"I'm incredibly excited to watch the Olympic Hockey action this year. Team USA will probably be an underdog but you can never count them out," said Tufman.

Kind of like how you can never count out UMass Boston Men's Ice Hockey team. Over the last three seasons, Tufman has been a big part of a program that has seen tremendous growth at the helm of head coach Peter Belisle.

Coach Belisle has helped put UMass Boston hockey back on the map in only four short years. During his first three seasons, he helped the Beacons win more games than the program had won in its previous six campaigns combined. He was able to lead them to the ECAC East Tournament Finals last season for the first time in program history. More importantly, he has the Beacons competing every single time they take the ice, no matter who their opponent.

"Over the past three seasons, Coach has been very consistent with his philosophy and beliefs. Work hard and you will get better. Play hard and the results will show," said Tufman on Belisle's coaching style. "He's a very knowledgeable coach with a great supporting staff. It helps that the core members of our team continue to come back each year so that we can grow as a unit. This season we are finally starting to see the damage we're capable of when we play to our full potential."

The Beacons 2009-10 record currently stands at 9-8-1, but does not do justice to the caliber of hockey they're playing.

On January 29, UMass Boston took on the perennial hockey powerhouse, Norwich University, in an ECAC East match up. Entering the game, Norwich was ranked second in the Division-III polls receiving two first place votes. The Cadets had won or tied 19 of their last 20 games, with the only loss coming at the hands of the Beacons in the quarterfinals of the ECAC East tournament last year in a 1-0 overtime thriller.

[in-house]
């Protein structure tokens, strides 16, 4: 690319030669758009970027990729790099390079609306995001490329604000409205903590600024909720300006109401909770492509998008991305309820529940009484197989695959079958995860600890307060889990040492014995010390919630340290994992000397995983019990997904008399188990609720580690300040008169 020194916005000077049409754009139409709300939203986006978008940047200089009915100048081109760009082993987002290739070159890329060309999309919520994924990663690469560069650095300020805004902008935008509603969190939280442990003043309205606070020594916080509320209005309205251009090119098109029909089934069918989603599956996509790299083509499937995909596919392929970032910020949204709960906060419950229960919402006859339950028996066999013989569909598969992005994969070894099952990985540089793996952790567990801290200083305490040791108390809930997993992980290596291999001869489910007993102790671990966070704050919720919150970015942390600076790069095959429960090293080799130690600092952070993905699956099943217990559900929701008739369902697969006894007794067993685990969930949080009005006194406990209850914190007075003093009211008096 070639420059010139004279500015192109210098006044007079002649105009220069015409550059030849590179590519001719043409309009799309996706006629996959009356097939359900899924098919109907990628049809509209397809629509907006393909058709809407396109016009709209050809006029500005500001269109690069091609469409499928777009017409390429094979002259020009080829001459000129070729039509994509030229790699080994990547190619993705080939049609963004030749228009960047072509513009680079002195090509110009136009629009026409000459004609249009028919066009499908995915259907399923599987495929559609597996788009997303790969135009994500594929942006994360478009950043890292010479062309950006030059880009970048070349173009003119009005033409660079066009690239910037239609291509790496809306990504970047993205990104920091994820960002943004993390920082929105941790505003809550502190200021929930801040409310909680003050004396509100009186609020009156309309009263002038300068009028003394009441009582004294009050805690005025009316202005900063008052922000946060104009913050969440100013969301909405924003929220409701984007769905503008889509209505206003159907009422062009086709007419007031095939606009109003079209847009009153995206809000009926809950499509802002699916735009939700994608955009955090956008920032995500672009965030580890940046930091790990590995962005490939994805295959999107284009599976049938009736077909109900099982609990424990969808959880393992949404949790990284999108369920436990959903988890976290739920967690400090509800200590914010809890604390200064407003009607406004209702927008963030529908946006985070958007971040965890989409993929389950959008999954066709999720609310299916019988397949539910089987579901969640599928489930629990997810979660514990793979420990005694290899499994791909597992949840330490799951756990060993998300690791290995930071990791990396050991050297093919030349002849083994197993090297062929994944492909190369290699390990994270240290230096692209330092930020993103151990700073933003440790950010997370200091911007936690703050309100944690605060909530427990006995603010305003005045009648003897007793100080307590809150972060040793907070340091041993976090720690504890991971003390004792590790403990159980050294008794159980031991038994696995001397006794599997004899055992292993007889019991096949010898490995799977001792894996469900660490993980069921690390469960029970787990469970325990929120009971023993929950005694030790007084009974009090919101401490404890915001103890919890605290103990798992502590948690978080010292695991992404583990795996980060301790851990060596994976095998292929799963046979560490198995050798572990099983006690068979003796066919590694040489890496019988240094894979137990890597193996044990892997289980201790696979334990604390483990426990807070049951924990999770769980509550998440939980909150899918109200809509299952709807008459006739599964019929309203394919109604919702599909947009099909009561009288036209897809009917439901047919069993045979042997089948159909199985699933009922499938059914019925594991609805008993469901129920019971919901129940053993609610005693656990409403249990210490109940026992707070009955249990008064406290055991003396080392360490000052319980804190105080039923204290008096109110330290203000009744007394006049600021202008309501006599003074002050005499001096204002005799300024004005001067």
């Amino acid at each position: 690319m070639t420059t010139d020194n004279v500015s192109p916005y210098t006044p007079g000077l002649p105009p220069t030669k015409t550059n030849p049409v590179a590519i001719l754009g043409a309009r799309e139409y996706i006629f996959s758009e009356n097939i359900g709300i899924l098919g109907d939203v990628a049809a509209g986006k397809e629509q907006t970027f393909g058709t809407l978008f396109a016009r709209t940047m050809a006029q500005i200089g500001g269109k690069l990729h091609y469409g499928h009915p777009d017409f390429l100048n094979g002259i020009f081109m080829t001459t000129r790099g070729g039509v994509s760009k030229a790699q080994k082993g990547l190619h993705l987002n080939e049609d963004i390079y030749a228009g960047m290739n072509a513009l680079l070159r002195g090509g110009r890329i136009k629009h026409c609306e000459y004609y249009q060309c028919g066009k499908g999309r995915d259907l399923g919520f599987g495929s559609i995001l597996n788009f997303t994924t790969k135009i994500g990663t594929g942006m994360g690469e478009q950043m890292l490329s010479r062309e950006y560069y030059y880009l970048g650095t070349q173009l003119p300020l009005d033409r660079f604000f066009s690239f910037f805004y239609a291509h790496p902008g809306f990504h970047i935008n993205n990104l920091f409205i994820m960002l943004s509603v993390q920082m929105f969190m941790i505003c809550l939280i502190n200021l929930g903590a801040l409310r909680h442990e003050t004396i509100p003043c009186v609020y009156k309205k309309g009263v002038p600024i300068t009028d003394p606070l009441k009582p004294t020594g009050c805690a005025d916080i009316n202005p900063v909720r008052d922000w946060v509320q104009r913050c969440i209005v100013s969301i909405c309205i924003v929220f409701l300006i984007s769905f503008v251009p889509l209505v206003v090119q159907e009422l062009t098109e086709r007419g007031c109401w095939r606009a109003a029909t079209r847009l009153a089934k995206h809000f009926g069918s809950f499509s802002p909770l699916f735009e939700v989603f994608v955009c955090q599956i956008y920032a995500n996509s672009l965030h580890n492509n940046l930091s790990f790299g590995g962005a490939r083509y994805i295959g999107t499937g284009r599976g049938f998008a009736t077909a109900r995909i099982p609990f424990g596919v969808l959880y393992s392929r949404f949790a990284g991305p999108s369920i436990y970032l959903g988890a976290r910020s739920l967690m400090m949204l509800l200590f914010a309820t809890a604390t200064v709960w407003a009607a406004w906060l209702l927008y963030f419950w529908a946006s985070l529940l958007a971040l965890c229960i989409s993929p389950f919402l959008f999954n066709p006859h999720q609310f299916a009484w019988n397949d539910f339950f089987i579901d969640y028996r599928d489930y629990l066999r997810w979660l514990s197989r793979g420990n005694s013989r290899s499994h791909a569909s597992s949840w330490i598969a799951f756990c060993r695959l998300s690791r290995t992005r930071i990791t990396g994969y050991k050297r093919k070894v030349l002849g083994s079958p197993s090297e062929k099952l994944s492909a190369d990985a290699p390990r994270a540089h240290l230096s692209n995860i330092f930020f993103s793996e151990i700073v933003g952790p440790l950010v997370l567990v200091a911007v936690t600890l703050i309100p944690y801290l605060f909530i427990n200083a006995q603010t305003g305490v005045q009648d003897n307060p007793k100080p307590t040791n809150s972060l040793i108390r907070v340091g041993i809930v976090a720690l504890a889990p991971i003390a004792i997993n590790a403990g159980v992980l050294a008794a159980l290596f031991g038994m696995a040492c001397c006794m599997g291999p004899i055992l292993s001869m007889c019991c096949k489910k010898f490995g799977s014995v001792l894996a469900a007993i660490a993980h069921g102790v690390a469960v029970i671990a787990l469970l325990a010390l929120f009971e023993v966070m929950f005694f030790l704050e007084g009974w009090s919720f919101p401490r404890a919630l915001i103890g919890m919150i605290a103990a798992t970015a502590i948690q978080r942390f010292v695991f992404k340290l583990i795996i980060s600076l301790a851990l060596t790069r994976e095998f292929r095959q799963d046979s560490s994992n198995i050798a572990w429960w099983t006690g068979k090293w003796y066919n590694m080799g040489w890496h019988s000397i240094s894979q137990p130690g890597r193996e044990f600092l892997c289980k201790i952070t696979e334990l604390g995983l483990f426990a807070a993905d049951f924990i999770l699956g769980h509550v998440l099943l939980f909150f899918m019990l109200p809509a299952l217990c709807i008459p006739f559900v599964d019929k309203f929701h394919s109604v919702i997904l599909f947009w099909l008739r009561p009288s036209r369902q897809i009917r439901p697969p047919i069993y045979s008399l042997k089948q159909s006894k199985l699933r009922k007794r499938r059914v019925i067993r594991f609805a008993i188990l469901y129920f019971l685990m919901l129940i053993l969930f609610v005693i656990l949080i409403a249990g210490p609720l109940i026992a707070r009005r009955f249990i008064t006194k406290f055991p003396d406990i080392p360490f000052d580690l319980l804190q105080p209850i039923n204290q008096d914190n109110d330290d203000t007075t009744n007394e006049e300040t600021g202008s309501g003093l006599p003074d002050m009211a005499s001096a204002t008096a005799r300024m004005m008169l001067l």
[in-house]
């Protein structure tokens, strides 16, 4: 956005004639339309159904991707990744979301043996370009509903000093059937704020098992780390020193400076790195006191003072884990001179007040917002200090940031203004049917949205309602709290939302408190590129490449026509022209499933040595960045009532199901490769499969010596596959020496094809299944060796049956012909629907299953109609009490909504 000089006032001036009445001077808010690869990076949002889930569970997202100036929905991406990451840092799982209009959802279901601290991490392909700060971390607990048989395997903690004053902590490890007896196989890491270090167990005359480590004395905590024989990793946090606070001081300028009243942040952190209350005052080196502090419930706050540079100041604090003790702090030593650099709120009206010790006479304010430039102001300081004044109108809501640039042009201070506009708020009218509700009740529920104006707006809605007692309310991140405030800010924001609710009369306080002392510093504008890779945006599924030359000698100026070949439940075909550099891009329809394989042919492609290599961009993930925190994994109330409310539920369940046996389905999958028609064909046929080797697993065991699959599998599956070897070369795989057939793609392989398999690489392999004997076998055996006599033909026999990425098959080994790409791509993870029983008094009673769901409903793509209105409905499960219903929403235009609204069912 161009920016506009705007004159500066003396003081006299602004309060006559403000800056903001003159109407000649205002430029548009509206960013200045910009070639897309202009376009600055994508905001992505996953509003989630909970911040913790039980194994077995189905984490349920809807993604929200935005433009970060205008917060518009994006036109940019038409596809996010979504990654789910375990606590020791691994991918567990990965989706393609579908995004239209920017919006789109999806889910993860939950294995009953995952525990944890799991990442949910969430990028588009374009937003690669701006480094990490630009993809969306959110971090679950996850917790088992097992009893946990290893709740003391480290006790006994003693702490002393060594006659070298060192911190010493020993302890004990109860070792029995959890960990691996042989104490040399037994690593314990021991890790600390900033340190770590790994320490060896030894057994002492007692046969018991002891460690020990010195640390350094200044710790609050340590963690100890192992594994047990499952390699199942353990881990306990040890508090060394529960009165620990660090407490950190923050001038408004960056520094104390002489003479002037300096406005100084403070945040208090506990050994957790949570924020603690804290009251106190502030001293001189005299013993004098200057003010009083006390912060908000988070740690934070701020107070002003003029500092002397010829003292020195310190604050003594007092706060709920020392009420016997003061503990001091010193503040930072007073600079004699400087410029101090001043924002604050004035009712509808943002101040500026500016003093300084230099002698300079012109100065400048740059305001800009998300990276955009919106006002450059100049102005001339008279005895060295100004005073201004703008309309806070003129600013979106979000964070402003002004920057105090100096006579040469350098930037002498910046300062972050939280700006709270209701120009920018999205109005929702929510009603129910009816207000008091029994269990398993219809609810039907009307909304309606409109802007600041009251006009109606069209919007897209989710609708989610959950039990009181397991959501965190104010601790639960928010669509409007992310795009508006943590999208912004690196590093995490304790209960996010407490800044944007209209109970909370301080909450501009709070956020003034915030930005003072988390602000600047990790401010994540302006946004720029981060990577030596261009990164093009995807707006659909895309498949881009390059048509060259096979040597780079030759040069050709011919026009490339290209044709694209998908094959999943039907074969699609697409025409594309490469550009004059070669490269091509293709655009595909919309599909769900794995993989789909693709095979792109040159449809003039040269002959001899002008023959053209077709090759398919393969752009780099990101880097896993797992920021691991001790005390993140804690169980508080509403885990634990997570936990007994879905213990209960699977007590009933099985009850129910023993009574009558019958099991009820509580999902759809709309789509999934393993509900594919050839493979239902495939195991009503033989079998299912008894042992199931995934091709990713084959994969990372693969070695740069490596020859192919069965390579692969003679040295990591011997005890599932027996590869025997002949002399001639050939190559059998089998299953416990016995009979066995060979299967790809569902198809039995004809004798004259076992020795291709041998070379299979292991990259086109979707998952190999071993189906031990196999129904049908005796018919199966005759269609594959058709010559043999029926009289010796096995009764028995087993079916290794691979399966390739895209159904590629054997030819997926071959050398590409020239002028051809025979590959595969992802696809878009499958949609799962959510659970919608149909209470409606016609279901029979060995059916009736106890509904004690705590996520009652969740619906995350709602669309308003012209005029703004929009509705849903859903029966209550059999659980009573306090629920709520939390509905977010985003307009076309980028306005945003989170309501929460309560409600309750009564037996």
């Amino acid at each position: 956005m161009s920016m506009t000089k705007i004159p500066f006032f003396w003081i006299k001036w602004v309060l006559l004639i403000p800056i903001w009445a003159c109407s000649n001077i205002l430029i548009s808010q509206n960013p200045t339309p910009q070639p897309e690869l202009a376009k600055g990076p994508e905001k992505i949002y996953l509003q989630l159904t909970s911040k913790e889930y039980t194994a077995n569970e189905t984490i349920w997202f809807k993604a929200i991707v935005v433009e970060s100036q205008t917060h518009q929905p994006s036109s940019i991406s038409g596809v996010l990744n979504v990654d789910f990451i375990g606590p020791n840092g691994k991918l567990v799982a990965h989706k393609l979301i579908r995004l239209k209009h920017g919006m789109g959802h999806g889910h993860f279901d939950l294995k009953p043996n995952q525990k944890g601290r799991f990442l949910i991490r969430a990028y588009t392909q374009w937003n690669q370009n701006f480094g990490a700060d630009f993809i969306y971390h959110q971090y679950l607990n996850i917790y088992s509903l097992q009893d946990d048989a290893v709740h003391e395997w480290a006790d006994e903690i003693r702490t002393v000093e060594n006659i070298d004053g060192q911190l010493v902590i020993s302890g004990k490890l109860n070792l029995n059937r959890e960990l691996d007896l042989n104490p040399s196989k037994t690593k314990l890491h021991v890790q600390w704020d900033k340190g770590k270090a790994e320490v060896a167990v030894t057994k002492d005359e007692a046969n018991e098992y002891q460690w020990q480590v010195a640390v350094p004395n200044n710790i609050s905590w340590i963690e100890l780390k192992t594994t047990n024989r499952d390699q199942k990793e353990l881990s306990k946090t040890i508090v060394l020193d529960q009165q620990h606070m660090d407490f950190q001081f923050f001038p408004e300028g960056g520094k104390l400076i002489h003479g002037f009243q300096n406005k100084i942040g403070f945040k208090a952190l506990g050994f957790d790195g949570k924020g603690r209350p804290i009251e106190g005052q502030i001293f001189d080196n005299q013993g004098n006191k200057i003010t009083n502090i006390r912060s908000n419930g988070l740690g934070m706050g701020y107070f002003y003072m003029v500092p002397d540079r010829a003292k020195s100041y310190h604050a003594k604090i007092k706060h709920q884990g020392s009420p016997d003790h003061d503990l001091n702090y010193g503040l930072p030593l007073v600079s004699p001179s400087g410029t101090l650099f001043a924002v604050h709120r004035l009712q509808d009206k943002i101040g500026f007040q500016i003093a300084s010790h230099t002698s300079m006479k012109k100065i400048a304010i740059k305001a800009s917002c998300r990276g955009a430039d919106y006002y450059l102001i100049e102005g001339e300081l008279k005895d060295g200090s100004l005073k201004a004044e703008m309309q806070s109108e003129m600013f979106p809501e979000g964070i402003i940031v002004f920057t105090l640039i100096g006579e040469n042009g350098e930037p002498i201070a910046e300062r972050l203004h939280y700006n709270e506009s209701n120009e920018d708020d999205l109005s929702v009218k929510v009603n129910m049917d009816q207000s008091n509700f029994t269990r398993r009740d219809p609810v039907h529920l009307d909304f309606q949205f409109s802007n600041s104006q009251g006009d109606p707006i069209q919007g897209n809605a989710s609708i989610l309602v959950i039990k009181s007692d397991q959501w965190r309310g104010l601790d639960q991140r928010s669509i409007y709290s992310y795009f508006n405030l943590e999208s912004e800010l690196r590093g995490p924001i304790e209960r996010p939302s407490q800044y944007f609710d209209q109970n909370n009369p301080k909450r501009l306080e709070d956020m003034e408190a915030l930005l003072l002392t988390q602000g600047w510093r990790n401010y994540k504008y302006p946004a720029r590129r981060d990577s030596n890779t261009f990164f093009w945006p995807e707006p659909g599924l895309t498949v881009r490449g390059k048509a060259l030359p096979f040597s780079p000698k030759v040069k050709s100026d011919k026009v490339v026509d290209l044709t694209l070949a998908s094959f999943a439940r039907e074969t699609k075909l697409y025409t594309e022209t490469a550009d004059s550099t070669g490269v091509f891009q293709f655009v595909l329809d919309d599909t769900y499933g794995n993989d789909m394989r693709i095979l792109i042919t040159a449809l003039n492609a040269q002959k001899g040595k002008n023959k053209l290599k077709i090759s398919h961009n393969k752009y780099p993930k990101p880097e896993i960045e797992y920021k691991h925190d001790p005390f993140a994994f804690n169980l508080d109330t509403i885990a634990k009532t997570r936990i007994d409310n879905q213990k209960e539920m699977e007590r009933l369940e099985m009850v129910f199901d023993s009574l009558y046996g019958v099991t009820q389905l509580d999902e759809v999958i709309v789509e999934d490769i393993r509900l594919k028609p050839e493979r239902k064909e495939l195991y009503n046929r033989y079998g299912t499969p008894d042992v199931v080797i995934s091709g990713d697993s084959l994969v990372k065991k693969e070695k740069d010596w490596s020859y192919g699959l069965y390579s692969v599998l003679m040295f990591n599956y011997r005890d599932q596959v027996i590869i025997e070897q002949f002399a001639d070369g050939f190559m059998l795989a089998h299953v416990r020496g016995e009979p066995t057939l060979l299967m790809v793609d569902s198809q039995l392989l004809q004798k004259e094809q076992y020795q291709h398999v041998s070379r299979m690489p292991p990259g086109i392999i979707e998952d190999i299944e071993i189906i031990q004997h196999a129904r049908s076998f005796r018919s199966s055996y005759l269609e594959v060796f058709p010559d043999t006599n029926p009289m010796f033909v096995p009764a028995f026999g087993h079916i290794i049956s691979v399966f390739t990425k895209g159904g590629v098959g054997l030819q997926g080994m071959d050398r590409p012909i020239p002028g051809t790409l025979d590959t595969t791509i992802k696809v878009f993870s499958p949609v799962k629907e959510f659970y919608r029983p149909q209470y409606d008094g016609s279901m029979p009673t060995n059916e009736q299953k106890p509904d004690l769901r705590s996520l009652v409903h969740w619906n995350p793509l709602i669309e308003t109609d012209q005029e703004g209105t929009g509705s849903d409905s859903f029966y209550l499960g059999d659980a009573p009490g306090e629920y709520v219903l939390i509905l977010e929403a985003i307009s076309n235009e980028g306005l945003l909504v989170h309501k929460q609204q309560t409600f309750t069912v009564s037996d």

The Beacons skated even with the Cadets during the first and third periods, even outshooting them in the first stanza, 9-8. Two break-downs in the second period led to a pair of scoring opportunities which Norwich was able to capitalize on, but by no means did the UMass Boston squad leave the Clark Athletic Center feeling ashamed by their efforts. In fact, they left with a bitter taste in the mouths knowing that they had just missed out on a chance to beat such a worthy opponent.

"We always look to turn negatives into positives," said Tufman. "Losing to Norwich showed us that we can play with absolutely every team in the country. We used to go into games thinking that we had a chance to win; now we go into every match up knowing we can win. Down the stretch it's going to be all about putting together 60 minutes of hockey, just playing a complete game. When that happens, we're going to be able to do some damage. "

As Tufman and the UMass Boston Men's Ice Hockey team prepare for the stretch run, their goals will be simple: win every period, play their own style of hockey and not down to the level of any opponents, and put together and play a full 60 minutes.

If the Beacons can accomplish those goals, anything is possible, especially come playoff time.